Legislative Update, April 29, 2019
The General Assembly is still on Easter recess. No budget hearings are being conducted during the break. The legislature will return to regular session on Tuesday, May 7.
Revenue Forecasts Continue Positive Trend
At the April 22 meeting of the Delaware Economic and Financial Advisory Council (DEFAC), the panel revised revenue forecasts for the current fiscal year (FY 2019) as well as the coming fiscal year (FY 2020). Following a $28 million uptick in expected revenue in the March meeting, DEFAC's April forecast indicates a revision of the March numbers to $37.9 million in additional revenue for this year and another $13 million for next year's budget. Much of the increase in forecast revenue is attributed to an upswing in corporate tax revenue.
Based on the current forecast, legislators will have $4.79 billion to work with in FY 2020. The Governor's Recommended Budget for FY 2020 (HB 50) came in at $4.43 billion, a figure which amounts to 3.88 percent growth over the FY 2019 budget. Assuming that the General Assembly stays at or around 3.8-to-4.0 percent, based on current numbers, the General Assembly would have more than $300 million in additional revenue to appropriate.
In a statement his office issued on April 22, Governor Carney called on legislators to exercise fiscal restraint:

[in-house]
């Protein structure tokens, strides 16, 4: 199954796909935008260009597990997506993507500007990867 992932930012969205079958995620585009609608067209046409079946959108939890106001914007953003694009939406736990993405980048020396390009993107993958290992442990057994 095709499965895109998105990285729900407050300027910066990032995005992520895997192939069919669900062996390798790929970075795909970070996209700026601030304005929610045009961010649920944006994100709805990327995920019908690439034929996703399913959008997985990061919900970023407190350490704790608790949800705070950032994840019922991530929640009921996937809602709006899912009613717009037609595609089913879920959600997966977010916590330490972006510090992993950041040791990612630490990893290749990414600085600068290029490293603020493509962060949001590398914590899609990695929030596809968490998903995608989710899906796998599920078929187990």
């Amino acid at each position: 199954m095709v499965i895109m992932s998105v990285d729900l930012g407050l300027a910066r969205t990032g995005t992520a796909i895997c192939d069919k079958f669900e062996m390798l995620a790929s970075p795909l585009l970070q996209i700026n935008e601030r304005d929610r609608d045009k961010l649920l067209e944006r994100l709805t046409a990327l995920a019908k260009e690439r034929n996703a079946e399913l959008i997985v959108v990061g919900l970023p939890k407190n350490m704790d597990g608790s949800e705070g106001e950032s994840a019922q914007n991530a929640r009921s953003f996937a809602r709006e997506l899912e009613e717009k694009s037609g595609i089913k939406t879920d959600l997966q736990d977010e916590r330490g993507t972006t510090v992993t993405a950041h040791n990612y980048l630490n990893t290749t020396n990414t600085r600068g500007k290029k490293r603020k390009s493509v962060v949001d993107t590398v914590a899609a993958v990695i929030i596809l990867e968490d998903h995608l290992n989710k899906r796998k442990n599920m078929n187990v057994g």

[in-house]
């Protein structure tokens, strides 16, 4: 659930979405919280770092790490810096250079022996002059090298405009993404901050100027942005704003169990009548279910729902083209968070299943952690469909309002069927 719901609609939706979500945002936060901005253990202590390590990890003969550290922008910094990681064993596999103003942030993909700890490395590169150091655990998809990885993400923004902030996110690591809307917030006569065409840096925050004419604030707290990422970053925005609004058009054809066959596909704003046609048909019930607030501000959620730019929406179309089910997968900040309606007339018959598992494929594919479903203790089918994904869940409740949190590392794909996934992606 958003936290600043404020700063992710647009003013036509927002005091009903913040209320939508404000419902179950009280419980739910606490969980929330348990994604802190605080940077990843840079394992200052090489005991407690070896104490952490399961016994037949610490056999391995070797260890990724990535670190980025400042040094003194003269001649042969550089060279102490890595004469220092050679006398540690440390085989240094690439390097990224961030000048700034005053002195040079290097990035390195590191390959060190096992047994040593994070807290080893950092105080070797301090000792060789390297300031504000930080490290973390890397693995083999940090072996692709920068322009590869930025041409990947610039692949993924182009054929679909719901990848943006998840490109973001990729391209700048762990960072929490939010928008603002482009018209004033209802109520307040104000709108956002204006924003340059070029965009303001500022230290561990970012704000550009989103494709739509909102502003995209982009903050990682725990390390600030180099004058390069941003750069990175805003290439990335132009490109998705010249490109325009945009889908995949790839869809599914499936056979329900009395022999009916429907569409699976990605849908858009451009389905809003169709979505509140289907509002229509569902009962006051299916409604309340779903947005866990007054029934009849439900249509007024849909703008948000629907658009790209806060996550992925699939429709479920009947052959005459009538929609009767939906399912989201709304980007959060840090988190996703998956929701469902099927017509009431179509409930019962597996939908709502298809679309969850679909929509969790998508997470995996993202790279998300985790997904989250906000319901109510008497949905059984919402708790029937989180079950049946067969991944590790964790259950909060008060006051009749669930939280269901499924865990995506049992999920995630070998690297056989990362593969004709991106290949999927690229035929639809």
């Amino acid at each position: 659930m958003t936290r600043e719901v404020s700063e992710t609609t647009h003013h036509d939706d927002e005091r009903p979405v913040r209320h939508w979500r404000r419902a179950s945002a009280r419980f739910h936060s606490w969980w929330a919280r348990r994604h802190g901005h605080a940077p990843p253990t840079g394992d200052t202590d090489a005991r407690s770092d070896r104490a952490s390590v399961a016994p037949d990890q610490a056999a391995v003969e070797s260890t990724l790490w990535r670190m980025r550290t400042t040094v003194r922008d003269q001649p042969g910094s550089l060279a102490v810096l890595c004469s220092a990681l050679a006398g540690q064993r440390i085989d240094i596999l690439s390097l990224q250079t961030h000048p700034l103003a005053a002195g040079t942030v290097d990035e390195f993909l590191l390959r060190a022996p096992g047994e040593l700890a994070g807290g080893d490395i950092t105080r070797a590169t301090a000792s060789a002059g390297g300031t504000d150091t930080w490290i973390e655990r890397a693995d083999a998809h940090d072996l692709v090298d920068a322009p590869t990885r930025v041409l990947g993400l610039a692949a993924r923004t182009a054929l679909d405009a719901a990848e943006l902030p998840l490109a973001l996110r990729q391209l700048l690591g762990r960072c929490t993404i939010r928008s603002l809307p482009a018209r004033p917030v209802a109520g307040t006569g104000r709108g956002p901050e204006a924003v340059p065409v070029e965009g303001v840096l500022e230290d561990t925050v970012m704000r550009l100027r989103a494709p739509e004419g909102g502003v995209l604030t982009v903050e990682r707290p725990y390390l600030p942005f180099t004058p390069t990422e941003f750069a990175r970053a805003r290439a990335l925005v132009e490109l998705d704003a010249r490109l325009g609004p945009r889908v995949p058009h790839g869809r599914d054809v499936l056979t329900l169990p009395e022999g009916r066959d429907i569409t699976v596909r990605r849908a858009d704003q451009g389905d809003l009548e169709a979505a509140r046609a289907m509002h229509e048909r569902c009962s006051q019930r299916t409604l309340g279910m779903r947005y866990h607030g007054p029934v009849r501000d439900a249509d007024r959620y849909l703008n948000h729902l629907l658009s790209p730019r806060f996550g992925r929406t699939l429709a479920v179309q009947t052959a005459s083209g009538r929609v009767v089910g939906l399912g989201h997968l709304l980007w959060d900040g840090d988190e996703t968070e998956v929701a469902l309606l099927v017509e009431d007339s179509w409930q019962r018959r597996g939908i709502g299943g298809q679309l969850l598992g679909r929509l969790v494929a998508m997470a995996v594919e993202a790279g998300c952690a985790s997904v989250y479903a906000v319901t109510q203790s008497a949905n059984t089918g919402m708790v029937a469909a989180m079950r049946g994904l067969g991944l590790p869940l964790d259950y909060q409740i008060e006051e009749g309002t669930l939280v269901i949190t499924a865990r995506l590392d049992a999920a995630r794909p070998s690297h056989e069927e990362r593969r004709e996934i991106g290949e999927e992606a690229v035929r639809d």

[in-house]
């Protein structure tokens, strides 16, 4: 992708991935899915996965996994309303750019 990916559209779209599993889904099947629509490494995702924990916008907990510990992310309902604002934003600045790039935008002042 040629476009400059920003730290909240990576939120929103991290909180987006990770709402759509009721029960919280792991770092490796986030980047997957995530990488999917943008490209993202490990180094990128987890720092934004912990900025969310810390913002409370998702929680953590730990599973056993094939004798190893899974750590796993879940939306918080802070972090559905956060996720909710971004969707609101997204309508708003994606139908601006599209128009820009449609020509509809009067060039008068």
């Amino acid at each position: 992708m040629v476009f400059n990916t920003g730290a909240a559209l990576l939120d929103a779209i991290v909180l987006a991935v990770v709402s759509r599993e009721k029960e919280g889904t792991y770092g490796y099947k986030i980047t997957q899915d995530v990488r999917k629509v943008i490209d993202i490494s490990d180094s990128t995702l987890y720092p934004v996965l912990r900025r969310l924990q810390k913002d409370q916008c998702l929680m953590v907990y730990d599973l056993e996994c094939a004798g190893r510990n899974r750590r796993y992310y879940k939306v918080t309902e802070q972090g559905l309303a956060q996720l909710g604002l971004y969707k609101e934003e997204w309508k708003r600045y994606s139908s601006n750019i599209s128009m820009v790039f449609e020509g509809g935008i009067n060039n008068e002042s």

“We continue to show strong revenue growth, which is a positive sign for Delaware’s economy and our state budget. But, as we’ve said all along, much of this revenue is coming from one-time sources and volatile revenue streams like the corporate income tax. Delawareans expect us to responsibly manage their money in good and bad times. We should not use one-time revenue to fund ongoing expenses. That’s why we will continue to talk to legislators about dedicating one-time revenue to one-time expenses like infrastructure projects and open space preservation – while putting money away to prevent spending cuts the next time our revenue picture trends downward.”
This year and last year are welcome departures from the more than decade long trend that culminated with a roughly $400 million shortfall in 2017.